If your swing speed is lower than 90 MPH, your compression rating should not be more than 80. However, with a swing speed of more than 95 MPH, you could look into a compression rating of 90.

You will need to measure your swing speed to get an idea of what you could need. The Sports Sensor Swing Speed Radar is one of the best tools you can use to measure this.

Medium compression golf balls offer ideal ball speed for those players with average swing speeds. They should assist your golf swing if you have the right ball. Each player needs the best golf ball with the best golf ball technology that complements club head speed.

What Golf Ball Is the Best for Slow Swing Speeds?

There are a variety of good golf balls that can be used if you have a slow swing speed. As mentioned, a swing speed of less than 90 MPH is considered a “slow” swing speed in modern terms.

One of the best balls we could find for beginners, seniors, and the junior player will be the Wilson Tour Velocity. The Bridgestone Golf Tour B RXS is another one of the top options you can consider and it only features a compression rating of 65.

This means that golfers with a swing speed of under 80 MPH might find it very useful to help improve the overall distance they should get from a shot.

Longest Golf Ball for Slow Swing Speeds

With 90 MPH being the point at which many believe a swing speed is slow or fast, you will want to look for a ball with a compression rating that is lower than 80 if you have a slow swing speed.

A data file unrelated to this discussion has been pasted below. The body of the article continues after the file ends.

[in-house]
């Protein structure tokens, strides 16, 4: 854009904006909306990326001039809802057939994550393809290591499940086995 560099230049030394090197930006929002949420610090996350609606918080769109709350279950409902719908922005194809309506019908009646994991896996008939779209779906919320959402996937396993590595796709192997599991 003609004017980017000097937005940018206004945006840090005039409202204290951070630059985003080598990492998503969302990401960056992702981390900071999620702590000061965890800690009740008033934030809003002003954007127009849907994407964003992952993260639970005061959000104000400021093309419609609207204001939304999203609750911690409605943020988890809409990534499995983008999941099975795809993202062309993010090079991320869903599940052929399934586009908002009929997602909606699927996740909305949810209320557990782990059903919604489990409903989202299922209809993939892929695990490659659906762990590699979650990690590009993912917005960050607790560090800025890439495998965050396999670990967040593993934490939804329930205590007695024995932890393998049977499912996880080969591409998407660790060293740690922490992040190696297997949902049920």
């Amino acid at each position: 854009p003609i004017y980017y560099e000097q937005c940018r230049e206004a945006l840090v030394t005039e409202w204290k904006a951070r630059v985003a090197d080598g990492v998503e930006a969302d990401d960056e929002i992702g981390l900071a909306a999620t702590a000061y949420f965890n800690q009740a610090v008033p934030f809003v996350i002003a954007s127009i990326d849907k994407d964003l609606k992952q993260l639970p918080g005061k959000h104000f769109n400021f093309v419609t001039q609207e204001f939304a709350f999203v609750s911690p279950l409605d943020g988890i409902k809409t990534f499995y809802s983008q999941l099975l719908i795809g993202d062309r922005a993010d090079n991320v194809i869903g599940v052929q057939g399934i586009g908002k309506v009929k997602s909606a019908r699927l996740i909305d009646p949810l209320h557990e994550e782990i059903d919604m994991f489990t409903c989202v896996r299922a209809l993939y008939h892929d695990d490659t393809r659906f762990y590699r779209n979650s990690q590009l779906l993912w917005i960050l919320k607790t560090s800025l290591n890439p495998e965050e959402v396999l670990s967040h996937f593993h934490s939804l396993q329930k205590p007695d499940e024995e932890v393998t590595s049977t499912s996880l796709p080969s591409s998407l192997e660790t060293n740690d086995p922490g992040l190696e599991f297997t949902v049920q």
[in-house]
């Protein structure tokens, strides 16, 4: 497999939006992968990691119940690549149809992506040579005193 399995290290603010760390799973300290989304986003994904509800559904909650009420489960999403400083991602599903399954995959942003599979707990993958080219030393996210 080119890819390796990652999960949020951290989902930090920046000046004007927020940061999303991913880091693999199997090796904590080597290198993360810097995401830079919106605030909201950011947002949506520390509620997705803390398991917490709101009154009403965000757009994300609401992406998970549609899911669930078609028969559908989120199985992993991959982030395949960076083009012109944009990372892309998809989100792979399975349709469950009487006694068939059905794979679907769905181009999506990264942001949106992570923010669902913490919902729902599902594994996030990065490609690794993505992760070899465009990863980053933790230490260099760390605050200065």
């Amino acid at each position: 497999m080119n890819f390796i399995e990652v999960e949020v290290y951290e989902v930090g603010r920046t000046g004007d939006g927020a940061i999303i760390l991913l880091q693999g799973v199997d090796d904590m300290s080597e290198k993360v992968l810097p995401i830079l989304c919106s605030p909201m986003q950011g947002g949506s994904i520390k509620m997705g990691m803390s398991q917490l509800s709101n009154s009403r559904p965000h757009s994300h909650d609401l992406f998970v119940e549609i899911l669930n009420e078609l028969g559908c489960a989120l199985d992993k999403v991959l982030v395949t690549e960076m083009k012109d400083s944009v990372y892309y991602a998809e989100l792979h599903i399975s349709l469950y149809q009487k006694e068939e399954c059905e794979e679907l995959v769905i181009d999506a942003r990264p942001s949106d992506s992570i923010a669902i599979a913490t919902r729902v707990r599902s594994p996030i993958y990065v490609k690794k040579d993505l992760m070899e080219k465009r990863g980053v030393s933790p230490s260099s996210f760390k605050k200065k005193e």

Depending on the swing speed, you could even go with a compression rating of 70 in many cases to ensure the ball is ideal for you.

While there are hundreds of great balls for beginners, we have decided that the Bridgestone Tour B XS is one of the best options for those with slower swing speeds.

Many consider it to be the best Bridgestone golf ball for 90 MPH swing speed. Unfortunately, it is a competitive tour golf ball and quite expensive.

The lower compression golf ball is often not a tour golf ball. These low-compression balls work well for beginners as opposed to high-compression golf balls to give the player optimal ball flight.

Having the right golf ball that complements your swing speed is vital in the modern era. You can gradually work to improve your swing speed and find a different golf ball, but you need to understand how swing speed affects your game.

We have found a few questions that many people might have about the swing speed and ball:

Which Golf Ball Is Best for 100 Mph Swing Speed?

If you have a swing speed of 100 MPH, you are considered one of the players with a fast swing speed.

While you might not be at the level of many professional players, you are still one of the more advanced players and most likely a low-handicap player. The Srixon Z Star is one of the ideal balls that you can start with.

How Do I Know Which Golf Ball Is Best for Me?

While you can use all the data and statistics available, they will not be able to give you the best representation of performance.

Instead of using data only, you could consider playing a few rounds with different golf balls. Different balls will make it easier to experiment and see which one works best for you.

Does Swing Speed Matter When Choosing a Golf Ball?

The swing speed is not the only determining factor when selecting a ball. Things like skill level and performance as all crucial parts of the game.

However, finding a golf ball with the right compression will make it much easier to play your shots. You could even increase your prospective distance off the tee.

Wrap Up

Once you know what golf ball compression is right for me, it should be much easier for you to find the ideal golf ball. Regardless of your swing speed, you need to make sure have the right golf ball.

These are some of the top options and they should help you significantly improve your game. We would love to read in the comment section which golf ball was your first and why.